How to get there

DREAM DESTINATIONS…

Norwegian Airlines (www.norwegian.com/ uk; 0330 828 0854) flies the new Boeing 787 Dreamliner daily non-stop from London Gatwick to Chicago O’Hare from £149.90 one way; premium fares from £499.90 one way, including lounge access and more than a metre of legroom. For more information on Chicago and the experiences available, visit www.choosechicago.com

LISTEN… to the blues at Rosa’s Lounge Dressed in a vibrant blue three-piece suit, 82-year-old Willie Buck sings classics such as Muddy Waters’ Mannish Boy. One of several performers at the club, the grandfather of 20 is on first-name terms with most of the club’s patrons, who come here to see him play. Check the club’s calendar for dates. COST: Entry from $10 (about £7.50). Cocktails $6 (£4.50). Visit www.rosaslounge.com

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Whether you go global or stay local, there are some amazing travel deals to be had this week

Country living Stay at Park Cottage in the grounds of Cossington Park, Somerset, which sleeps six in three bedrooms. The walled garden ensures privacy, and guests can also enjoy shared use of the table tennis room, playground, orchards and fields. There are some 22 acres to explore, including extensive gardens, plus there’s a play fort, badminton and croquet. A week’s break for six costs £1,442, saving £216, arriving Saturday, May 26. Call 08000 433468 or visit www.premiercottages.co.uk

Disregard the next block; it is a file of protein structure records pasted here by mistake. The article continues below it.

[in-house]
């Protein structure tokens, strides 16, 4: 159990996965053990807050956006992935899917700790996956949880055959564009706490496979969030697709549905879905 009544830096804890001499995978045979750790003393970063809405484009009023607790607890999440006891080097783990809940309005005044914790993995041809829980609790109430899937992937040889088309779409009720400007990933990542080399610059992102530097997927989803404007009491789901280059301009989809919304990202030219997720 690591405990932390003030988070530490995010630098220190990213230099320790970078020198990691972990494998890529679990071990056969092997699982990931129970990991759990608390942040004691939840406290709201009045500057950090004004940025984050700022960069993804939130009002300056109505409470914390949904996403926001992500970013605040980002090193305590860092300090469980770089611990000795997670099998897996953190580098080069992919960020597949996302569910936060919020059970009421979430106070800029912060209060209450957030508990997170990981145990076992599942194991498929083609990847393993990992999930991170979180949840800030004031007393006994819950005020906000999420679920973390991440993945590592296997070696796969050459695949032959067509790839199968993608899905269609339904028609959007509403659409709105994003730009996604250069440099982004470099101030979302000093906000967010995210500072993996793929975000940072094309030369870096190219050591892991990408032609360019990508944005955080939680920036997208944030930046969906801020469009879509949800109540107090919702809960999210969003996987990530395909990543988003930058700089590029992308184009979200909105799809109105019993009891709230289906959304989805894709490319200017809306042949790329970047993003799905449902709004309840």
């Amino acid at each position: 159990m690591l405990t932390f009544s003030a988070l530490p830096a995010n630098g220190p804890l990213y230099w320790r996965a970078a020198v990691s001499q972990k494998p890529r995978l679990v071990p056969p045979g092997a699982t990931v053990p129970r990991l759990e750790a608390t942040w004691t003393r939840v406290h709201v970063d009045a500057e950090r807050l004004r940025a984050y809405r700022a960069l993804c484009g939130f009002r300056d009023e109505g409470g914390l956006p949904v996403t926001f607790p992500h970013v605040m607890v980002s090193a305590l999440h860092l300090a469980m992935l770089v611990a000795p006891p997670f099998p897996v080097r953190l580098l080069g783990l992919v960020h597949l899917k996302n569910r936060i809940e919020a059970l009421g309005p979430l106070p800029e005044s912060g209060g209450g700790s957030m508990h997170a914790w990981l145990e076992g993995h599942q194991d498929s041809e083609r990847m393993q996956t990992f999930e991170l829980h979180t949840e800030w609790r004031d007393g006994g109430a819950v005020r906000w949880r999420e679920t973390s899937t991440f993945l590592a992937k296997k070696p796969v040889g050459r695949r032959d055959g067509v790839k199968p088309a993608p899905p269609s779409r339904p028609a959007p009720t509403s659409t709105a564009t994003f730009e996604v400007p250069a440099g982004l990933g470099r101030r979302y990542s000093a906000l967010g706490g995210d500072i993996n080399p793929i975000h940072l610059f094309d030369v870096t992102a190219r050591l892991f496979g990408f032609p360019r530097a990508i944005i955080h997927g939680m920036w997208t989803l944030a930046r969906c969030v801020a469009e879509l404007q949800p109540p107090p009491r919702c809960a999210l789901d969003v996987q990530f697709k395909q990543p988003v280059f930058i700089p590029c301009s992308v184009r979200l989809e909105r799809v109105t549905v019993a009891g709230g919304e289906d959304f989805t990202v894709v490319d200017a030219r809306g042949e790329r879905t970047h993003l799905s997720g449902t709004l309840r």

Perfect Provence There’s currently a wonderful offer on three nights for the price of two at the five-star Crillon le Brave, set amid beautiful vineyards and just 25 miles from medieval Avignon. Enjoy a heated outdoor pool, spa and serene countryside views as well as some amazing gastronomic food. Prices are from £780 pp (two sharing, and saving £195 each) and include flights (Heathrow), car hire, B&B, Kirker Guide Notes and a Concierge Service. Valid on stays until June 30. To book, call 020 7593 2283 or visit www.kirkerholidays.com

Golden opportunity